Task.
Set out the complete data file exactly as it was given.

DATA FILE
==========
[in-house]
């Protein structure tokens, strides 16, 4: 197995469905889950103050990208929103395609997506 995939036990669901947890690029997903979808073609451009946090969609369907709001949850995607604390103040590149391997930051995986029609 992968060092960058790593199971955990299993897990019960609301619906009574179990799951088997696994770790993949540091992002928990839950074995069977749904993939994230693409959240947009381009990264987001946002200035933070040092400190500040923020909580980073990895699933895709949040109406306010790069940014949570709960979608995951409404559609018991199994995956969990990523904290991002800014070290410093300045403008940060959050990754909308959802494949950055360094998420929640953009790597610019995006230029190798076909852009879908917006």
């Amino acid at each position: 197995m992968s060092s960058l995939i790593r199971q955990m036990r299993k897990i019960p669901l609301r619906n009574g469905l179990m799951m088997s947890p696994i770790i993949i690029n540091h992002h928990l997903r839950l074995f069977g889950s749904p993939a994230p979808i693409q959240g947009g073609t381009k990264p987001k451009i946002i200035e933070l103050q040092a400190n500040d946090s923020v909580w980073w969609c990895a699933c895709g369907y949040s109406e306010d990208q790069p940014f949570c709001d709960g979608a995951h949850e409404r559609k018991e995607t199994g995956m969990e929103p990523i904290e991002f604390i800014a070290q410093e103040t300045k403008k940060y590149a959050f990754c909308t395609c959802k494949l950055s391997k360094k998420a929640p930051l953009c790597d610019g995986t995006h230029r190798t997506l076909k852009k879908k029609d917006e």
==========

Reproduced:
[in-house]
């Protein structure tokens, strides 16, 4: 197995469905889950103050990208929103395609997506 995939036990669901947890690029997903979808073609451009946090969609369907709001949850995607604390103040590149391997930051995986029609 992968060092960058790593199971955990299993897990019960609301619906009574179990799951088997696994770790993949540091992002928990839950074995069977749904993939994230693409959240947009381009990264987001946002200035933070040092400190500040923020909580980073990895699933895709949040109406306010790069940014949570709960979608995951409404559609018991199994995956969990990523904290991002800014070290410093300045403008940060959050990754909308959802494949950055360094998420929640953009790597610019995006230029190798076909852009879908917006």
């Amino acid at each position: 197995m992968s060092s960058l995939i790593r199971q955990m036990r299993k897990i019960p669901l609301r619906n009574g469905l179990m799951m088997s947890p696994i770790i993949i690029n540091h992002h928990l997903r839950l074995f069977g889950s749904p993939a994230p979808i693409q959240g947009g073609t381009k990264p987001k451009i946002i200035e933070l103050q040092a400190n500040d946090s923020v909580w980073w969609c990895a699933c895709g369907y949040s109406e306010d990208q790069p940014f949570c709001d709960g979608a995951h949850e409404r559609k018991e995607t199994g995956m969990e929103p990523i904290e991002f604390i800014a070290q410093e103040t300045k403008k940060y590149a959050f990754c909308t395609c959802k494949l950055s391997k360094k998420a929640p930051l953009c790597d610019g995986t995006h230029r190798t997506l076909k852009k879908k029609d917006e």